Yeast infections. They’re so common, yet they’re such a (literal) pain. 

While most healthy vaginas have yeast, an infection can occur when too much of a particular type of yeast — known as Candida — grows in the vaginal area. About 75% of all women are likely to have at least one yeast infection in their lifetime, with up to 45% experiencing two or more. Yeast infections are also the second-most common type of vaginal infections (after bacterial vaginal infections). Symptoms can include vaginal itching or soreness, pain during sexual intercourse, pain or discomfort while urinating, and thick, white vaginal discharge. 

There are several potential causes that can throw your vaginal chemistry off-balance, thus causing a yeast infection. Those who are at an increased risk include people who are pregnant, taking antibiotics, diabetic, or immunocompromised. But in some cases, a yeast infection can happen from sexual contact. Your body chemistry can have an adverse reaction to another person’s natural genital yeast and bacteria. Fun, right? 

Sometimes, however, yeast infections are just the result of normal hormone fluctuations, commonly showing up right before your period. 

So, why exactly do yeast infections tend to occur before we get our period? And what can we do to treat them, or prevent them from happening in the first place? Rescripted spoke with Cordelia Nwankwo, MD, a board-certified OB/GYN based in Washington, D.C., to help us better understand and tackle these pesky infections. 

Why are yeast infections so common before your period?

“The natural fluctuations of your hormone levels with your menstrual cycle can make you more susceptible to overgrowth of yeast in the week or so leading up to your period,” explains Dr. Nwankwo.

In short, blame the good ol’ luteal phase, and the drop in estrogen and progesterone that comes with it: As if PMS wasn’t enough, yeast infections before your period are not only more common, but they’re also more uncomfortable. Dr. Nwankwo cites the luteal-phase hormonal changes as a reason why “your vaginal tissue can be more sensitive.” This “can make the irritation and inflammation that occurs with a yeast infection more pronounced.” 

Although Dr. Nwankwo says a yeast infection shouldn’t affect menstruation, “it may make you feel a bit more irritated during your period, especially if you’re using tampons.” So you may want to switch to maxi pads until the infection has cleared up. 

How to treat a yeast infection

Yeast infection treatment — no matter when you get it during your cycle — is pretty straightforward: Dr. Nwankwo recommends an over-the-counter antifungal medicated cream (yep, yeast is a type of fungus), such as Clotrimazole. She also says that “longer treatment durations tend to work better,” so speak to your physician if you’re not sure how long you should continue treatment.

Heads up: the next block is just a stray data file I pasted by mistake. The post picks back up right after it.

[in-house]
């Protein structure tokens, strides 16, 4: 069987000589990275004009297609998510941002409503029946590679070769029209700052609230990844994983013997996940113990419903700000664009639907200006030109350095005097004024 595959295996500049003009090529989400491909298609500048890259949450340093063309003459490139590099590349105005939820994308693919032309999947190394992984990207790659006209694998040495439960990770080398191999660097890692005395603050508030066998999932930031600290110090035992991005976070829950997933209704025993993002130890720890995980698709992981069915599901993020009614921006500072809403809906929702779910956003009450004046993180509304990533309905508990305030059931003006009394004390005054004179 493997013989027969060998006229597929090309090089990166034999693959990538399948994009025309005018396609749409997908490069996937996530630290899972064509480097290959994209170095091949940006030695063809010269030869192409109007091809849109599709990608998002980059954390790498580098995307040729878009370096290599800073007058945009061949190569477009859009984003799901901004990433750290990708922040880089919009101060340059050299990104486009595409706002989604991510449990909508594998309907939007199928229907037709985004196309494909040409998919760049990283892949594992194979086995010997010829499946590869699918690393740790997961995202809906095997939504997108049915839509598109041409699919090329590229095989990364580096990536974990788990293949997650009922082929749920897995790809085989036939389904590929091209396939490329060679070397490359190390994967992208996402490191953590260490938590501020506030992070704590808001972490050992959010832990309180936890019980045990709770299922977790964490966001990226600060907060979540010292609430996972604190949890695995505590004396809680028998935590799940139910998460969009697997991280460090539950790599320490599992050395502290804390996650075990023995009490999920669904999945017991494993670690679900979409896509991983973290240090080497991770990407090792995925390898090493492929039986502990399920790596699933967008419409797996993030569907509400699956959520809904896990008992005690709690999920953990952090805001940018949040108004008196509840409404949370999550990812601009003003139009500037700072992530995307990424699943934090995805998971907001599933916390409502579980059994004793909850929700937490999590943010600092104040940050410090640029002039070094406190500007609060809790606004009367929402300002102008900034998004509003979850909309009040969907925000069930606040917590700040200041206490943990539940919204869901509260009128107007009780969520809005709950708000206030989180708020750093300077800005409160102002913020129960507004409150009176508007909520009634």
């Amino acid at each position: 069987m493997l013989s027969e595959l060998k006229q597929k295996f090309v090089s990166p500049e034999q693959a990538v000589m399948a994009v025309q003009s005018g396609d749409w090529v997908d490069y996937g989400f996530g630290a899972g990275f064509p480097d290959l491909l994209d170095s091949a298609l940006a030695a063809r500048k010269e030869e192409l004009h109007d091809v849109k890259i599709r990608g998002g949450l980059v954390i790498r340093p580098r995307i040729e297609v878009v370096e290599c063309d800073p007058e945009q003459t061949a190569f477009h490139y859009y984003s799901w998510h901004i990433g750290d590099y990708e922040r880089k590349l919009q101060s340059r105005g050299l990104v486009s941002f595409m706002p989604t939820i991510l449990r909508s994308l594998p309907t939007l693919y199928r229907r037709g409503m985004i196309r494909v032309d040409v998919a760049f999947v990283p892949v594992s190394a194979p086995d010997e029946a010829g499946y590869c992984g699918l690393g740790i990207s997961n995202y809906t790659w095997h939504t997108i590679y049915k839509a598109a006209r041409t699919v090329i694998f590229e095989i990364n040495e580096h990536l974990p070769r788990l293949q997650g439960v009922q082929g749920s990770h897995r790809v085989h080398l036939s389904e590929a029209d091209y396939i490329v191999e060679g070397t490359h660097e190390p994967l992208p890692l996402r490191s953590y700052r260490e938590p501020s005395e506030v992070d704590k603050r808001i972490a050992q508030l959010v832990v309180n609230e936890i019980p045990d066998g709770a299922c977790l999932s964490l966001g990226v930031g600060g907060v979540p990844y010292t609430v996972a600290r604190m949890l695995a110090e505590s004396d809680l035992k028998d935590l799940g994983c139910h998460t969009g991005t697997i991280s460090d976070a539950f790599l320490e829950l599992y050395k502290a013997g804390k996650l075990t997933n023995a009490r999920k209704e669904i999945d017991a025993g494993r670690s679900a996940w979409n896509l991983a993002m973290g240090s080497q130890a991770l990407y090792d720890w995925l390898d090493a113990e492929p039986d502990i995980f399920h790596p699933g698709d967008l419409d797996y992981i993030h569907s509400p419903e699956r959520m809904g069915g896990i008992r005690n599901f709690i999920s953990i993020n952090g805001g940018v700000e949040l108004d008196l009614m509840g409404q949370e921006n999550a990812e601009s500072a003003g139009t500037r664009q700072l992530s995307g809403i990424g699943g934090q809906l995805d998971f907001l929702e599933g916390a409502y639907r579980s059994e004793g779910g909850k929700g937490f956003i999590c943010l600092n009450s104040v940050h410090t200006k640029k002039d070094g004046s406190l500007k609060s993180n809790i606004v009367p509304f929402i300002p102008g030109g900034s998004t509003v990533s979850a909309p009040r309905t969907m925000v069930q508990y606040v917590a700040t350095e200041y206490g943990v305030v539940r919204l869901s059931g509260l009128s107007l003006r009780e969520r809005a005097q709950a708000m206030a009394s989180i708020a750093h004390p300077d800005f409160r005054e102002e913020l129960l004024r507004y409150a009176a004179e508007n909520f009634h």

Do I need to call my doctor?

“If you’ve had a yeast infection before and recognize the symptoms, mild infections can be treated with over-the-counter remedies,” says Dr. Nwankwo. But, if the over-the-counter treatment doesn’t appear to resolve your symptoms, or “if you have recurring yeast infections,” Dr. Nwankwo advises contacting your doctor, who can provide “either a prescription antifungal cream or oral treatment.” 

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How to prevent a yeast infection

Give your vaginal area plenty of TLC! This means “avoiding tight clothing or underwear, avoiding products containing irritants, and avoiding douching,” says Dr. Nwankwo. Potential irritants include scented tampons and pads, perfumed bath soap or bubble bath, scented laundry products, and scented/colored toilet paper. These products may smell good in the short term, but they could wreak havoc on your genitals. The same goes for douching: Douching flushes away all the good, healthy microbes and can mess with the vagina’s natural pH balance. Stick to mild, unscented soap and water when bathing, and make sure to dry your vulva afterward. 

Plus, it’s a good rule of thumb to not sit around in wet clothes or bathing suits, as yeast thrives in moist conditions. 

Dr. Nwankwo also recommends taking a probiotic before your period as a possible prevention tactic. 

Are yeast infections super-annoying? Of course they are, especially those that arrive before your period (thanks so much, luteal phase!). But the good news is they’re usually easy to treat and don’t always require a doctor’s attention. Plus, prevention amounts to little more than treating your vaginal area with all the love and care it deserves. As always, if you’re not sure how long you should use an over-the-counter treatment, or if your symptoms are cause for concern, contact your physician ASAP. 

Sarene Leeds holds an M.S. in Professional Writing from NYU, and is a seasoned journalist, having written and reported on subjects ranging from TV and pop culture to health, wellness, and parenting over the course of her career. Her work has appeared in Rolling Stone, The Wall Street Journal, Vulture, SheKnows, and numerous other outlets. A staunch mental health advocate, Sarene also hosts the podcast “Emotional Abuse Is Real.” Visit her website here, or follow her on Instagram or Twitter.